In August 1994, I was an introspective, brainy 16-year-old, fresh from a summer in Israel with a busload of other 16-year-olds. On my last morning in Jerusalem, I had watched the sun rise: cool breezes over ancient golden stones. I heard church bells ring and the Muslim call to prayer, whispering my own Hebrew dreams into fuzzy pink air. As a Jewish teen who went (reluctantly) to Israel for the Roman ruins but stayed for the prayers, when we chanted under desert stars I was suspended somewhere in between Reform Jewish teenagerhood and a future as a religious studies professor—plus my always evolving, complex relationship with Jewish adulthood. This was when I first encountered Rodger Kamenetz’s The Jew in the Lotus: A Poet’s Rediscovery of Jewish Identity in Buddhist India.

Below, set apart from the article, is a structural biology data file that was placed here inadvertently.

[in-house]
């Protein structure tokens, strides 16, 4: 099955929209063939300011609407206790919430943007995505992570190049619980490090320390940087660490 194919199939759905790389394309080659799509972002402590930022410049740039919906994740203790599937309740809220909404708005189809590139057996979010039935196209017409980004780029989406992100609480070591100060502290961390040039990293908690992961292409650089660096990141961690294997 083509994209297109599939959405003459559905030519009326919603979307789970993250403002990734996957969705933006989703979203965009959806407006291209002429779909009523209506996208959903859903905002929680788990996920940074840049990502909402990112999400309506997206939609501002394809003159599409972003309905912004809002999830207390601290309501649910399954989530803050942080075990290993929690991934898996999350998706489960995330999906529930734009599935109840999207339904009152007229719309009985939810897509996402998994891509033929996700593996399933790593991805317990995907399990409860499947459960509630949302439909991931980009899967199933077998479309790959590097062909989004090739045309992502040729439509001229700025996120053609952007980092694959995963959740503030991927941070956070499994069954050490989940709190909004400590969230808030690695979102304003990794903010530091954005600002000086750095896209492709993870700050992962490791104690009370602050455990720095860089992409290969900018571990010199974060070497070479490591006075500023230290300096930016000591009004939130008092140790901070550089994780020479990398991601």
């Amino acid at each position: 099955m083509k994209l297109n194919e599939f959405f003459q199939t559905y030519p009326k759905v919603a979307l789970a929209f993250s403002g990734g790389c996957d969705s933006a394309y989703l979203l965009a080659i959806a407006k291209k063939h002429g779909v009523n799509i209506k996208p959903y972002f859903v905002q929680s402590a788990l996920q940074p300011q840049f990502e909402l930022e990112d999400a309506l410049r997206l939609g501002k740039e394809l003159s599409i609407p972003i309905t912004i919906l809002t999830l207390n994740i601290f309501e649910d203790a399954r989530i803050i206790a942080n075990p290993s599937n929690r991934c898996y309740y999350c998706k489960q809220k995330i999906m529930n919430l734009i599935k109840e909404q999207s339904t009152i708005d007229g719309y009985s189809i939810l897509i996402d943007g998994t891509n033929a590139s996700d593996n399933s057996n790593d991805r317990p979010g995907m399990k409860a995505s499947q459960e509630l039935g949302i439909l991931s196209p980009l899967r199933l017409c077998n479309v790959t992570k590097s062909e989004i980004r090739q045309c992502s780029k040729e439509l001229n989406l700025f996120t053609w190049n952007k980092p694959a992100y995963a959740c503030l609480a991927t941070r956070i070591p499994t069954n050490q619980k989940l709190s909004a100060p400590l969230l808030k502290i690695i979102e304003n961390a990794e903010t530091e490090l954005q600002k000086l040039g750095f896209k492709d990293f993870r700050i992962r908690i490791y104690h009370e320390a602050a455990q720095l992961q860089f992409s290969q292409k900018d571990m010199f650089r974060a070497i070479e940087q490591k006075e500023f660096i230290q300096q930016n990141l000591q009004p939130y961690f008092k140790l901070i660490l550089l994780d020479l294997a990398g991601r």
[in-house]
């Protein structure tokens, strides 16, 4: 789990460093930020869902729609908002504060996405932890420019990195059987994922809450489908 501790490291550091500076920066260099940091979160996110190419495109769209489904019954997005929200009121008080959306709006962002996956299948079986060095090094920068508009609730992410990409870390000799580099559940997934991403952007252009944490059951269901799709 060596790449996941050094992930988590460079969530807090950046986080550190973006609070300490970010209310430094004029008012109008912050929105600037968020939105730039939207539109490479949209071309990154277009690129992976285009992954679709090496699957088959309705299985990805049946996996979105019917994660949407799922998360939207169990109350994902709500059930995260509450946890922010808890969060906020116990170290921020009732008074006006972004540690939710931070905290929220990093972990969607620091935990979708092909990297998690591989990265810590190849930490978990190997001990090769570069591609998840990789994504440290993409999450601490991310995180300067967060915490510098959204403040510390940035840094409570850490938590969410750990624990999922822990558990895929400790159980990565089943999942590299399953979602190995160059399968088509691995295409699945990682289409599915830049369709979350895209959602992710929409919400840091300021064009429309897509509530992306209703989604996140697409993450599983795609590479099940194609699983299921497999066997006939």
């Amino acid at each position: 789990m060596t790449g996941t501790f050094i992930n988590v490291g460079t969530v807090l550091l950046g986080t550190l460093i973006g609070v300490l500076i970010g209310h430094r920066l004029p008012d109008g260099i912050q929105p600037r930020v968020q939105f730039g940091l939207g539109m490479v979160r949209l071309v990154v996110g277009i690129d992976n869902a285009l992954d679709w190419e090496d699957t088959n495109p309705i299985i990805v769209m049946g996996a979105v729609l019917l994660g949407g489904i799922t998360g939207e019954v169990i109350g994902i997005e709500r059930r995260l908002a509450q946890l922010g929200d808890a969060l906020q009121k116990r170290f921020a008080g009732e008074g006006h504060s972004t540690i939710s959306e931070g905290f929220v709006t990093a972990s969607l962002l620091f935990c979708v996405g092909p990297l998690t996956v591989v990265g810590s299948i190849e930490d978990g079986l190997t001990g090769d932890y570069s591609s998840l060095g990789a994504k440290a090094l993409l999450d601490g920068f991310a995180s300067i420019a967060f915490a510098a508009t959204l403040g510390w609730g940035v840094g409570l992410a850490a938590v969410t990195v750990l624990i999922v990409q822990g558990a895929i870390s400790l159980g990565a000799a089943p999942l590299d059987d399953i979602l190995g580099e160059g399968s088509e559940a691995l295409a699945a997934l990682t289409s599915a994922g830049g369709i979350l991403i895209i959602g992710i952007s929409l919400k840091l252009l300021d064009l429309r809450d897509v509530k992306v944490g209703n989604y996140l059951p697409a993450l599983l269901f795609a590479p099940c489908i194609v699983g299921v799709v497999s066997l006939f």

August 20, 2014

Isn’t it possible for both Israeli and Palestinian narratives to be true? Dialogue ends when each side demands that the other “let go of past suffering” and “get over it.”
May 8, 2014

In a booklet titled Zionism Unsettled, a group of Presbyterians has issued a blanket denunciation of Zionism, terming the Jewish quest for a homeland in the ancient land of Israel inherently racist, exclusionary, and devastating for non-Jewish inhabitants.  Jewish and Christian groups have rightly criticized the booklet for its sledgehammer one-sided approach, theologically and politically.
March 10, 2014